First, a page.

peasantry n : the class of peasants
EtymologyMiddle English paissaunt
- Impoverished rural farm workers, either as serfs, small freeholders or hired hands.
- 1920 ''They distressed her. They were so stolid. She had always maintained that there is no American peasantry, and she sought now to defend her faith by seeing imagination and enterprise in the young Swedish farmers, and in a traveling man working over his order-blanks. But the older people, Yankees as well as Norwegians, Germans, Finns, Canucks, had settled into submission to poverty. They were peasants, she groaned. — Sinclair Lewis, Main Street", Chapter 3.
- An ignorant person of the lowest social status; bumpkins, rustics.
- 1885 Such strange lingering echoes of the old demon worship might perhaps even now be caught by the diligent listener among the gray-haired peasantry; for the rude mind with difficulty associates the ideas of power and benignity. — George Eliot, Silas Marner, Chapter 1.
- Spanish: campesinado
Not to be confused with pheasants. The relative position of Western European peasants was greatly improved after the Black Death unsettled medieval Europe, granting far greater economic and political power to those peasants fortunate enough to survive the cataclysm.
In the wake of this disruption to the established hierarchy, later centuries saw the invention of the original printing presses, widespread literacy and the enormous social and intellectual changes of the Enlightenment.
This evolution of ideas in an environment of relatively widespread literacy laid the groundwork for the Industrial Revolution, which enabled mechanically and chemically augmented agricultural production while simultaneously increasing the demand for factory workers in cities. These factory workers with their low skill and large numbers quickly came to occupy the same socio-economic stratum as the original medieval peasants.
This was especially pronounced in Eastern Europe. Lacking any catalysts for change in the 14th century, Eastern European peasants largely continued upon the original medieval path until the 18th and 19th centuries. The Tsars then began to notice that the West had made enormous strides they had not, responding by forcing the largely illiterate peasant populations under their control to embark upon a Westernization and industrialization campaign.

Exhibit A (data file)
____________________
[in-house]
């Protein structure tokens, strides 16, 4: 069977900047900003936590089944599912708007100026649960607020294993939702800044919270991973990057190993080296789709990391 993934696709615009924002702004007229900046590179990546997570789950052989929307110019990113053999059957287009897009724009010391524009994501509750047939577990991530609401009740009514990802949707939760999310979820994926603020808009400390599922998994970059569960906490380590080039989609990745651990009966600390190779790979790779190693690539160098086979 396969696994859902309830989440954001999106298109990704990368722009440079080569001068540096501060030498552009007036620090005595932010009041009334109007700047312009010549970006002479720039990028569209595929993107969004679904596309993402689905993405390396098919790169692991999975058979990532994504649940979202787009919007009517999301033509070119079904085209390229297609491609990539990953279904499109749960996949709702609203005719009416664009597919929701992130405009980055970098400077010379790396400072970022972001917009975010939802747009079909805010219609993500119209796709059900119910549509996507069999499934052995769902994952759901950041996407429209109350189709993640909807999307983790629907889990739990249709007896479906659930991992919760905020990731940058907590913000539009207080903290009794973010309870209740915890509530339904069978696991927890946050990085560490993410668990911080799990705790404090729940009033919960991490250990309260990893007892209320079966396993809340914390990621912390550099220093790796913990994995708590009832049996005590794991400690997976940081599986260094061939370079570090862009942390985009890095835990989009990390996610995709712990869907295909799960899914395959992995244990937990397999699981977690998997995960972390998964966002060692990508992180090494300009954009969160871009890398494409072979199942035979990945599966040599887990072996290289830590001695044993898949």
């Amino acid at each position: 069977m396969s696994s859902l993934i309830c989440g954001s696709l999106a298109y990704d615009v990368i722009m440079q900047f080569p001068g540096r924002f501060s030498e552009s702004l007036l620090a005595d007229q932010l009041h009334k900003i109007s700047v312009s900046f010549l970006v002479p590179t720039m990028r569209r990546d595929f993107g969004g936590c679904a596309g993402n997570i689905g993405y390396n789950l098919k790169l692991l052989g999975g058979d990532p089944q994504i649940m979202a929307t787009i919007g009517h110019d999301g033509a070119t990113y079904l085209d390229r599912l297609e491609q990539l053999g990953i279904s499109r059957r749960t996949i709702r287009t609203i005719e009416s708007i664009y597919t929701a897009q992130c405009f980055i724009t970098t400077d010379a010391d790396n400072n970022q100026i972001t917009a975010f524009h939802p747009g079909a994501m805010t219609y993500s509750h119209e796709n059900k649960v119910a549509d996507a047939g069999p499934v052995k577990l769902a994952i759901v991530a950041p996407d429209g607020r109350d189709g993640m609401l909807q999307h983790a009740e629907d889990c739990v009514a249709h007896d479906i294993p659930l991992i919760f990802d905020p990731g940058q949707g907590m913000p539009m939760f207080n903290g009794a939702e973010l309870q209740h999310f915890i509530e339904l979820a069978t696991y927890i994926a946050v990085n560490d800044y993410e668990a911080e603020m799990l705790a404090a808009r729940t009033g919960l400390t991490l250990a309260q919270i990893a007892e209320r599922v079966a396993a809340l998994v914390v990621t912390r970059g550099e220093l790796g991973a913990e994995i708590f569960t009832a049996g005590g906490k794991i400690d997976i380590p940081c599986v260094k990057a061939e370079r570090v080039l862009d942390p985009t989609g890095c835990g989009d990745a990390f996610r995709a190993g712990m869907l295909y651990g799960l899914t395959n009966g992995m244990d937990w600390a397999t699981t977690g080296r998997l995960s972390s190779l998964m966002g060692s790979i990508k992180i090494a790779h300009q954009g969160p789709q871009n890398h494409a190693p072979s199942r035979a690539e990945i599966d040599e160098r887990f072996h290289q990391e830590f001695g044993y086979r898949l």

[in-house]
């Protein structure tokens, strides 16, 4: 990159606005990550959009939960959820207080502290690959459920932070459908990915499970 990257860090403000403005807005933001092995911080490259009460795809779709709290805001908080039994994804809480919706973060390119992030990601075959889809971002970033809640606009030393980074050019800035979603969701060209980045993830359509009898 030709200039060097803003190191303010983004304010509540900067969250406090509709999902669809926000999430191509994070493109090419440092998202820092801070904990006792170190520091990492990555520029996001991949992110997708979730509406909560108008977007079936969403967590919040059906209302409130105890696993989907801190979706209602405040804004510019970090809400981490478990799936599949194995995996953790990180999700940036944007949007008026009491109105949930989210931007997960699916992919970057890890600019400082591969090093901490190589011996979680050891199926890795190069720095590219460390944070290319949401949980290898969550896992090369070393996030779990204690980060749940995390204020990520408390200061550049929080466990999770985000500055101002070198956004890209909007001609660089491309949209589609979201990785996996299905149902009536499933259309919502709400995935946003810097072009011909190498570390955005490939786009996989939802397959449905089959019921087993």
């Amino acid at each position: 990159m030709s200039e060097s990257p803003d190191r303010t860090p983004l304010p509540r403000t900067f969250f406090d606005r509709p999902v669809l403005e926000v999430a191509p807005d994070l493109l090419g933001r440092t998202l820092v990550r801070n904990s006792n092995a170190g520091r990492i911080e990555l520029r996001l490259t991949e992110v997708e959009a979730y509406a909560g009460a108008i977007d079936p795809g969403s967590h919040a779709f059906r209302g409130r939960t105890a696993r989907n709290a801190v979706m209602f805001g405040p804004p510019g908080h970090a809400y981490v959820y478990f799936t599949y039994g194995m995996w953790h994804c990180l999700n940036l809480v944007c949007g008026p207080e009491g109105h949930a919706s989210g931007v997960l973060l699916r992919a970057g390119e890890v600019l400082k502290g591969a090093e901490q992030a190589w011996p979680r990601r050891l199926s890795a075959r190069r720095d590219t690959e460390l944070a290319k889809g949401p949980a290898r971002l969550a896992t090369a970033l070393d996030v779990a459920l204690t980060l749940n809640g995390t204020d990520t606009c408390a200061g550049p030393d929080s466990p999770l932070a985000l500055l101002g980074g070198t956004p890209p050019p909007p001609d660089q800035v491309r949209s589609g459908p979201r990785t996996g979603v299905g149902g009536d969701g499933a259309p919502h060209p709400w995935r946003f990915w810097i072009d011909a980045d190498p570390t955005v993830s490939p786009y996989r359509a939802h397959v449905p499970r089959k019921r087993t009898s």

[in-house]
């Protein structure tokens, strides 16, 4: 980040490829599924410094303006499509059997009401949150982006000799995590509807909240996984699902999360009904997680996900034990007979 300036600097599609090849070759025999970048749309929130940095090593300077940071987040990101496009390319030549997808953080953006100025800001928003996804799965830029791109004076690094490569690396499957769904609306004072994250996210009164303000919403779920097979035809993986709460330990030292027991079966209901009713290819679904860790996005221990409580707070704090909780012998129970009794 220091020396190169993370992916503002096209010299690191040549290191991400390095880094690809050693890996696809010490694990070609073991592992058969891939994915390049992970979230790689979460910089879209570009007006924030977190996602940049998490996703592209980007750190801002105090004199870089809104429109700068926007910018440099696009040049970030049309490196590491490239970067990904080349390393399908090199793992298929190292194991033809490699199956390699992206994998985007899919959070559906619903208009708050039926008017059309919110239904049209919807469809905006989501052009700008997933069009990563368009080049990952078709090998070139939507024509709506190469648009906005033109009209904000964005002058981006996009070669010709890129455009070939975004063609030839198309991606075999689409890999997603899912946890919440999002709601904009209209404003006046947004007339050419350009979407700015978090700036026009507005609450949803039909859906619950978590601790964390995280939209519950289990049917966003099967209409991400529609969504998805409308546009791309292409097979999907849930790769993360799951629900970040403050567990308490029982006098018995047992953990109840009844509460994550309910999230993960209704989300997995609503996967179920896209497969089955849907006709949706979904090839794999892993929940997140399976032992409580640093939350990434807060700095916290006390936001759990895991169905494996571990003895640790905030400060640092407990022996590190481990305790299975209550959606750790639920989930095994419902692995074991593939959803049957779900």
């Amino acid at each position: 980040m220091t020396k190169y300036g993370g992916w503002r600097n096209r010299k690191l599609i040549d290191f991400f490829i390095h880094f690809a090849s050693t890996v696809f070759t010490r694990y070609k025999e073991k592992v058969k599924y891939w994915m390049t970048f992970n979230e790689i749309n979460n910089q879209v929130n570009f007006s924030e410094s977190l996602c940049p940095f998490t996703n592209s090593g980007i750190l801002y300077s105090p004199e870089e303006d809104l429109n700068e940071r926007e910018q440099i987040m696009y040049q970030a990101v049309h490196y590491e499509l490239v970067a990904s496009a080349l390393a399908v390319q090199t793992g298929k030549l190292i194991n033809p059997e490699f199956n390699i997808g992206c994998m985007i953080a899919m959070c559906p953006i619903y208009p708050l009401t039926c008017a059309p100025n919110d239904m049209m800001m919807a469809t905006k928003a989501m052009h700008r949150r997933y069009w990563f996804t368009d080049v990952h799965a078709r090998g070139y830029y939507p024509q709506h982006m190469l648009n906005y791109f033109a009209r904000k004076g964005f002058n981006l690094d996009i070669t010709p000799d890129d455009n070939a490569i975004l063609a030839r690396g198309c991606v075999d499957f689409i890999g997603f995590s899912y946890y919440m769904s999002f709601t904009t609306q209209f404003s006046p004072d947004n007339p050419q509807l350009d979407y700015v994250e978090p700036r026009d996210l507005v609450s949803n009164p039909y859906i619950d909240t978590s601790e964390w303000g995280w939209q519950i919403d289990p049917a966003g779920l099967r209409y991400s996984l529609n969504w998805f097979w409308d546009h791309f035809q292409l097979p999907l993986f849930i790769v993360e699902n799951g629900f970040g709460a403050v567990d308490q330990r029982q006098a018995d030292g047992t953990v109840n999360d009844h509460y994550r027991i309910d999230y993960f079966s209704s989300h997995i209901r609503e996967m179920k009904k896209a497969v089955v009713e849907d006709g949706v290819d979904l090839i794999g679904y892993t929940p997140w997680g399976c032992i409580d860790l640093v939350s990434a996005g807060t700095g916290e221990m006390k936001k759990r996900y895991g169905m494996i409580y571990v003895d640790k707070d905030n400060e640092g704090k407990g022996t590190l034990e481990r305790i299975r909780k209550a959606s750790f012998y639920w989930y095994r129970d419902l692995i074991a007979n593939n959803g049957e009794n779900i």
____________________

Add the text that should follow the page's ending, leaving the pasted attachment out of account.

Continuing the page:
Peter the Great initiated a half-successful attempt to force more than 500 years' worth of social change in the space of a few generations. Modernization of agriculture in Eastern Europe and Russia was not achieved until after the October Revolution.
- Petty nobility
- Folk culture
- Lower class
- Peasant revolt
- Popular revolt in late medieval Europe
- Anti-Rent War
Other terms for peasant
Notes and references
peasantry in German: Landarbeiter
peasantry in French: paysan
peasantry in Polish: chłopi
peasantry in Romanian: Ţăran
peasantry in Russian: Крестьянин
peasantry in Dutch: Boer
peasantry in Chinese: 农民
bourgeoisie, common people, common run, common sort, commonage, commonality, commonalty, commoners, commons, laborers, linendrapers, lower classes, lower middle class, lower orders, lumpen proletariat, middle class, middle orders, ordinary people, plain folks, plain people, proletariat, rank and file, shopkeepers, small tradesmen, the lower cut, the other half, the third estate, toilers, toiling class, upper middle class, vulgus, working class, working people